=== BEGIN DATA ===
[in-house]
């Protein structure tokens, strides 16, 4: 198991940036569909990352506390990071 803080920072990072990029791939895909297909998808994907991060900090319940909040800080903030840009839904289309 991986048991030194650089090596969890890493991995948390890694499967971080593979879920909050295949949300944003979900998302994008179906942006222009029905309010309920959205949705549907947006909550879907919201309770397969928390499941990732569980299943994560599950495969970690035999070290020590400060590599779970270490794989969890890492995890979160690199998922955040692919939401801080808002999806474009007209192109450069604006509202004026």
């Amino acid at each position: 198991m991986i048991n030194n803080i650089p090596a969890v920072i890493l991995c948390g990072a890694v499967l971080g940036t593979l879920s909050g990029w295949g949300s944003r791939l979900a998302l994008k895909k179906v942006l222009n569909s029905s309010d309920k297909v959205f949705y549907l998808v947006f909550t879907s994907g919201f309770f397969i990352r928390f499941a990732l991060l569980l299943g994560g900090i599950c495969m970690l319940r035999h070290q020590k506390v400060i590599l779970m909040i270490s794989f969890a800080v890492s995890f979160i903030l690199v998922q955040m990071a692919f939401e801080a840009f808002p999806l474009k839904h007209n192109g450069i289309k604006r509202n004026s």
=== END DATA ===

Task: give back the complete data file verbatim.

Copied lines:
[in-house]
């Protein structure tokens, strides 16, 4: 198991940036569909990352506390990071 803080920072990072990029791939895909297909998808994907991060900090319940909040800080903030840009839904289309 991986048991030194650089090596969890890493991995948390890694499967971080593979879920909050295949949300944003979900998302994008179906942006222009029905309010309920959205949705549907947006909550879907919201309770397969928390499941990732569980299943994560599950495969970690035999070290020590400060590599779970270490794989969890890492995890979160690199998922955040692919939401801080808002999806474009007209192109450069604006509202004026």
């Amino acid at each position: 198991m991986i048991n030194n803080i650089p090596a969890v920072i890493l991995c948390g990072a890694v499967l971080g940036t593979l879920s909050g990029w295949g949300s944003r791939l979900a998302l994008k895909k179906v942006l222009n569909s029905s309010d309920k297909v959205f949705y549907l998808v947006f909550t879907s994907g919201f309770f397969i990352r928390f499941a990732l991060l569980l299943g994560g900090i599950c495969m970690l319940r035999h070290q020590k506390v400060i590599l779970m909040i270490s794989f969890a800080v890492s995890f979160i903030l690199v998922q955040m990071a692919f939401e801080a840009f808002p999806l474009k839904h007209n192109g450069i289309k604006r509202n004026s």